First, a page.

Given the absurd nature of this year, it should be noted that no one is encouraging voters to actually roll joints with their mail-in ballots. A term that’s gained traction in recent election cycles, “smoking the vote” is a shorthand for getting pro-cannabis voters to the polls.
As a political ploy, the hope is to attract those who might otherwise abstain from voting by including a weed-related measure on the ballot. The fact that cannabis legalization and reform is on the ballot in five states in 2020 does not, however, suggest some shrewd coup on the part of progressive pot politicians so much as it reinforces, yet again, that a majority of Americans aren’t satisfied with pot’s current legal status.
In fact, the money pouring into efforts to get Congress moving on cannabis-related laws hit historic levels in 2020. According to an analysis of federal lobbying disclosure records published by Marijuana Business Daily last week, more than $3.5 million was spent in the first two quarters of 2020 by cannabis industry interests.
While that money was spent to secure lobbyists tasked with garnering support in Congress for bills like the Marijuana Opportunity Reinvestment and Expungement (MORE) Act, it speaks to how seriously those with dollars to spend are taking the prospect of cannabis becoming federally legal.
In the interim, voters in five states will be looking to take matters into their own hands.
In Arizona, where medical cannabis has been legal since 2010, voters will decide whether to approve the Smart and Safe Arizona Act (aka Prop 207), which would legalize use of cannabis for adults ages 21 and up. The act would also set a 16% excise tax, which is what’s currently imposed on alcohol and cigarettes in Arizona, to establish, among other things, funding for community colleges and education.
Things are slightly more complicated in Mississippi, where two measures regarding cannabis will appear on the state ballot.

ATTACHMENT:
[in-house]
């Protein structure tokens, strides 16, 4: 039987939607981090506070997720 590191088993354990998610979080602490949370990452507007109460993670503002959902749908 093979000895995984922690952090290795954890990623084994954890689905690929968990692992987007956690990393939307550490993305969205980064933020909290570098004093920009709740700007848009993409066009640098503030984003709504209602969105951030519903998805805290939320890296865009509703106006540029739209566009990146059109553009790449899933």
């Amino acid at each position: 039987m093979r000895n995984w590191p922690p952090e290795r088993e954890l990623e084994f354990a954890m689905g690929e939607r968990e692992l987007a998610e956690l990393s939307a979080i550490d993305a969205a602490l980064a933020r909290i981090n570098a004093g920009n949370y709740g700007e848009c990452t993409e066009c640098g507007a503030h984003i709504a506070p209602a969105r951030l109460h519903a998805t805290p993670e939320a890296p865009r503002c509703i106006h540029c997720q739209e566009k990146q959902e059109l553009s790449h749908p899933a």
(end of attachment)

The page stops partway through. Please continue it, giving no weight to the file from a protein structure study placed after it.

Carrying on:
As detailed in a recent voter guide published by Leaflink, Mississippi’s Initiative 65 and 65A each have the power to legalize medical cannabis in Mississippi.
“However,” they note, ”I-65 would make medical cannabis available for anyone who qualifies, including those suffering from PTSD and cancer. Initiative 65A, on the other hand, would enact a stricter medical cannabis market that, according to opponents, would not guarantee a medical cannabis market even if [the] initiative passes.”
Voters in New Jersey approved medical cannabis for the Garden State only late last year, but already the prospect of legalizing adult-use is before them. The New Jersey Marijuana Amendment (which appears on ballots as “Public Question #1”) would not only legalize cannabis for adult-use but also usher in the ability to cultivate, process, and sell the plant.
In addition, the New Jersey Marijuana Amendment would also, in LeafLink’s words, “mandate the creation of an online portal for those with cannabis convictions to apply for expungement and for pending possession charges to be dismissed or downgraded. Futhermore, 25% of dispensary licensing would be allocated to ‘high impact zones’, or the areas most impacted by cannabis arrests, unemployment, and crime.”
Twin bills are also on tap for voters in South Dakota, though in this case, the legislation is complimentary. While South Dakota’s Constitutional Amendment A seeks to legalize adult-use, Measure 26 is focused on medical access specifically. Should both pass, all tax revenue generated from cannabis sales of all types will be split between public education resources and South Dakota’s state general fund.
“The legalization would also overturn South Dakota’s harsh cannabis laws, which are currently a $2000 fine and/or one year in jail for possession and use,” notes LeafLink.
Last but not least is Montana, where in 2016, the Montana Medical Marijuana Initiative I-182 established access to medical cannabis across the state.
This time around, voters will decide whether to approve Initiative I-190, which would legalize adult-use while also establishing a framework for sales and cultivation. Like the legislation under consideration elsewhere, I-190 also includes restorative justice provisions. Should it pass, those currently or formerly incarcerated in Montana on state-related charges will be allowed to apply for resentencing and expungement, respectively.
Will 2020 vote’s get smoked, so to speak? Ultimately, that still remains to be seen. However, with the prospect of a leafy green rush to the polls certainly well within the realm of possibility, the power of cannabis as a voting bloc is a strength no one can afford to ignore any longer.